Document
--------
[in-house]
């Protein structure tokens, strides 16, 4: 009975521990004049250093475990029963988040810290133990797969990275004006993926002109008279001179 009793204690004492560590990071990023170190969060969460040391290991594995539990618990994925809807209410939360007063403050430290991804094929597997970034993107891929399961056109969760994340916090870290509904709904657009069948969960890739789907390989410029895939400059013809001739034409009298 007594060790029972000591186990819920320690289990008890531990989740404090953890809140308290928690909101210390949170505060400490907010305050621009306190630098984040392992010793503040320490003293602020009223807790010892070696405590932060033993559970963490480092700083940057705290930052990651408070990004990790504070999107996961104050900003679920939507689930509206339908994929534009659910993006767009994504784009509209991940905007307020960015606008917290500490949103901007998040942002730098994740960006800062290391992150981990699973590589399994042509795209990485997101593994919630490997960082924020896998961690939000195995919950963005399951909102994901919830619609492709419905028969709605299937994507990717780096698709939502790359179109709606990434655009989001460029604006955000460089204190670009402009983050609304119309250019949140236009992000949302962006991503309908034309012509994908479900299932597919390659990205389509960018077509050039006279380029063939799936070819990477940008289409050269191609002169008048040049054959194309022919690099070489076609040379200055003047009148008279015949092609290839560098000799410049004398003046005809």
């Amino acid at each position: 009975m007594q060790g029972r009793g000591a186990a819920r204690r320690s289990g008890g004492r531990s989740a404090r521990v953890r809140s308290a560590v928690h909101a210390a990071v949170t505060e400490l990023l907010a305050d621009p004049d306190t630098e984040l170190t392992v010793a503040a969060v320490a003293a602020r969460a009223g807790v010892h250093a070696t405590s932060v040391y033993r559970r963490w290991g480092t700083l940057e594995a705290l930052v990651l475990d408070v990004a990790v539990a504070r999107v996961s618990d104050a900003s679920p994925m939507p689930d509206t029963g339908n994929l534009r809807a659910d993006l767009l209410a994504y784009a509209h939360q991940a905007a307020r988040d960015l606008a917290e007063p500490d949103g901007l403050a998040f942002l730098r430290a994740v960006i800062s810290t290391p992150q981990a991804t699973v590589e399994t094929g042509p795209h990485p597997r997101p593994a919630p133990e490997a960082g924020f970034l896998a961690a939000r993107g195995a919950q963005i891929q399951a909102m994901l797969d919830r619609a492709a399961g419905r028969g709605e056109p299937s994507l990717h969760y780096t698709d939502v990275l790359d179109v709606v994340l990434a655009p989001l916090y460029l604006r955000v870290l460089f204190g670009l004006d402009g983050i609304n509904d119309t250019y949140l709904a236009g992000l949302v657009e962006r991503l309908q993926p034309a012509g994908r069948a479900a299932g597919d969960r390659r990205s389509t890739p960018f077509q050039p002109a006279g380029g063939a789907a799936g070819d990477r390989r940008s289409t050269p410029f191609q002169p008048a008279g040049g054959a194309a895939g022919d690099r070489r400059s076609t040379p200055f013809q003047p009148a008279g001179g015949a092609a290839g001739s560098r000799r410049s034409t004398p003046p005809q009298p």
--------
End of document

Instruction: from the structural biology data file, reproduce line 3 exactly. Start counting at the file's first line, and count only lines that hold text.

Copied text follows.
């Amino acid at each position: 009975m007594q060790g029972r009793g000591a186990a819920r204690r320690s289990g008890g004492r531990s989740a404090r521990v953890r809140s308290a560590v928690h909101a210390a990071v949170t505060e400490l990023l907010a305050d621009p004049d306190t630098e984040l170190t392992v010793a503040a969060v320490a003293a602020r969460a009223g807790v010892h250093a070696t405590s932060v040391y033993r559970r963490w290991g480092t700083l940057e594995a705290l930052v990651l475990d408070v990004a990790v539990a504070r999107v996961s618990d104050a900003s679920p994925m939507p689930d509206t029963g339908n994929l534009r809807a659910d993006l767009l209410a994504y784009a509209h939360q991940a905007a307020r988040d960015l606008a917290e007063p500490d949103g901007l403050a998040f942002l730098r430290a994740v960006i800062s810290t290391p992150q981990a991804t699973v590589e399994t094929g042509p795209h990485p597997r997101p593994a919630p133990e490997a960082g924020f970034l896998a961690a939000r993107g195995a919950q963005i891929q399951a909102m994901l797969d919830r619609a492709a399961g419905r028969g709605e056109p299937s994507l990717h969760y780096t698709d939502v990275l790359d179109v709606v994340l990434a655009p989001l916090y460029l604006r955000v870290l460089f204190g670009l004006d402009g983050i609304n509904d119309t250019y949140l709904a236009g992000l949302v657009e962006r991503l309908q993926p034309a012509g994908r069948a479900a299932g597919d969960r390659r990205s389509t890739p960018f077509q050039p002109a006279g380029g063939a789907a799936g070819d990477r390989r940008s289409t050269p410029f191609q002169p008048a008279g040049g054959a194309a895939g022919d690099r070489r400059s076609t040379p200055f013809q003047p009148a008279g001179g015949a092609a290839g001739s560098r000799r410049s034409t004398p003046p005809q009298p």